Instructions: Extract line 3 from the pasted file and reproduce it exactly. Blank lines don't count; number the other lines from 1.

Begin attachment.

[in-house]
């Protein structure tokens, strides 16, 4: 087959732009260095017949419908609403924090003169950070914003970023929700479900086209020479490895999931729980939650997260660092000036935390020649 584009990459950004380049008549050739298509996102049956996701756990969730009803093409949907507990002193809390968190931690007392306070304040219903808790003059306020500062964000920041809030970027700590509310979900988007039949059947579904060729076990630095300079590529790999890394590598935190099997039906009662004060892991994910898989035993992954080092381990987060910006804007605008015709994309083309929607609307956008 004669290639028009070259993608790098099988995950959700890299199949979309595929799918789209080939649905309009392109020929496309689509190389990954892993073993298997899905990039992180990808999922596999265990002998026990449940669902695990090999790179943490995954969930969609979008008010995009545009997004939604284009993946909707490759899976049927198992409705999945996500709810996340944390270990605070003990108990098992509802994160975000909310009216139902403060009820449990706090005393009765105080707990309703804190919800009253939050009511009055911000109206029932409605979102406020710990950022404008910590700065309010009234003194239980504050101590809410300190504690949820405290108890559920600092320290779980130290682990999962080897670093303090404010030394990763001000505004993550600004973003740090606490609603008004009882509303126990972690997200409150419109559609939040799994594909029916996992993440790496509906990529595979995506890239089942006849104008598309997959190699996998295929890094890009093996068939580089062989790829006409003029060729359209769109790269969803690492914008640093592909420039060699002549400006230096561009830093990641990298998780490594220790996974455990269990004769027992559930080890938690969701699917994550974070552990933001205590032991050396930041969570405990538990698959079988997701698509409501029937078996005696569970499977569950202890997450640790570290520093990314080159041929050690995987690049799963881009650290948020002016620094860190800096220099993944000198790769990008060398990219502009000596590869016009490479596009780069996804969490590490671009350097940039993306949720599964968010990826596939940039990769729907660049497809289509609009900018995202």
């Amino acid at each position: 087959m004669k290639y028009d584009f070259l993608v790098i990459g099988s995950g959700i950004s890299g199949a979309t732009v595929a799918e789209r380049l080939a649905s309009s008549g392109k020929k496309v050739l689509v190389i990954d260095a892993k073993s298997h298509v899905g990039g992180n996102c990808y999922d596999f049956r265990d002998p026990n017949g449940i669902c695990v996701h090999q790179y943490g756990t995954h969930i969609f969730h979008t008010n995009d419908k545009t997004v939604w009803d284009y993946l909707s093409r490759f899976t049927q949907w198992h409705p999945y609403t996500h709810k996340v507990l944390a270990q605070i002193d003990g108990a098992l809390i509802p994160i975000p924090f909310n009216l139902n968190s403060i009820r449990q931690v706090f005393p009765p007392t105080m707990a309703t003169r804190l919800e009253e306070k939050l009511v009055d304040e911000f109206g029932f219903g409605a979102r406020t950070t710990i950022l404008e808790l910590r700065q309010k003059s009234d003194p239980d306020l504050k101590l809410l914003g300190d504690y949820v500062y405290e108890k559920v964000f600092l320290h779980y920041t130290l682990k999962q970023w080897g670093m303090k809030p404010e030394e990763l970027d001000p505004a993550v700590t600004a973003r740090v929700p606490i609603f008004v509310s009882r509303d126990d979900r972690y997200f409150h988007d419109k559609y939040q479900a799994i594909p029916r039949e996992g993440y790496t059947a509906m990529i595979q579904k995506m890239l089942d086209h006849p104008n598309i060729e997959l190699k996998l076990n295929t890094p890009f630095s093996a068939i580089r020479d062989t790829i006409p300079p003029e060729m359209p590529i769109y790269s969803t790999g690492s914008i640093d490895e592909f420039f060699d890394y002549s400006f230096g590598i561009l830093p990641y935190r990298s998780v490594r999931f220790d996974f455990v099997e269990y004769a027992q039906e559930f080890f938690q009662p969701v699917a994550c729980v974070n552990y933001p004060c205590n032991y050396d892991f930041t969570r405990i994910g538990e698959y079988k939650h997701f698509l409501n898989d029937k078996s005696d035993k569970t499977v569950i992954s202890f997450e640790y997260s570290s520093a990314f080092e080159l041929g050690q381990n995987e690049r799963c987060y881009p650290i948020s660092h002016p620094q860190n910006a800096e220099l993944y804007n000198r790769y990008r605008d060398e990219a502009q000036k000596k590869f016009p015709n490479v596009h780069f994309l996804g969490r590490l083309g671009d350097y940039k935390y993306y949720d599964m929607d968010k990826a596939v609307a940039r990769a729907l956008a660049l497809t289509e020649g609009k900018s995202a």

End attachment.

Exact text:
């Amino acid at each position: 087959m004669k290639y028009d584009f070259l993608v790098i990459g099988s995950g959700i950004s890299g199949a979309t732009v595929a799918e789209r380049l080939a649905s309009s008549g392109k020929k496309v050739l689509v190389i990954d260095a892993k073993s298997h298509v899905g990039g992180n996102c990808y999922d596999f049956r265990d002998p026990n017949g449940i669902c695990v996701h090999q790179y943490g756990t995954h969930i969609f969730h979008t008010n995009d419908k545009t997004v939604w009803d284009y993946l909707s093409r490759f899976t049927q949907w198992h409705p999945y609403t996500h709810k996340v507990l944390a270990q605070i002193d003990g108990a098992l809390i509802p994160i975000p924090f909310n009216l139902n968190s403060i009820r449990q931690v706090f005393p009765p007392t105080m707990a309703t003169r804190l919800e009253e306070k939050l009511v009055d304040e911000f109206g029932f219903g409605a979102r406020t950070t710990i950022l404008e808790l910590r700065q309010k003059s009234d003194p239980d306020l504050k101590l809410l914003g300190d504690y949820v500062y405290e108890k559920v964000f600092l320290h779980y920041t130290l682990k999962q970023w080897g670093m303090k809030p404010e030394e990763l970027d001000p505004a993550v700590t600004a973003r740090v929700p606490i609603f008004v509310s009882r509303d126990d979900r972690y997200f409150h988007d419109k559609y939040q479900a799994i594909p029916r039949e996992g993440y790496t059947a509906m990529i595979q579904k995506m890239l089942d086209h006849p104008n598309i060729e997959l190699k996998l076990n295929t890094p890009f630095s093996a068939i580089r020479d062989t790829i006409p300079p003029e060729m359209p590529i769109y790269s969803t790999g690492s914008i640093d490895e592909f420039f060699d890394y002549s400006f230096g590598i561009l830093p990641y935190r990298s998780v490594r999931f220790d996974f455990v099997e269990y004769a027992q039906e559930f080890f938690q009662p969701v699917a994550c729980v974070n552990y933001p004060c205590n032991y050396d892991f930041t969570r405990i994910g538990e698959y079988k939650h997701f698509l409501n898989d029937k078996s005696d035993k569970t499977v569950i992954s202890f997450e640790y997260s570290s520093a990314f080092e080159l041929g050690q381990n995987e690049r799963c987060y881009p650290i948020s660092h002016p620094q860190n910006a800096e220099l993944y804007n000198r790769y990008r605008d060398e990219a502009q000036k000596k590869f016009p015709n490479v596009h780069f994309l996804g969490r590490l083309g671009d350097y940039k935390y993306y949720d599964m929607d968010k990826a596939v609307a940039r990769a729907l956008a660049l497809t289509e020649g609009k900018s995202a």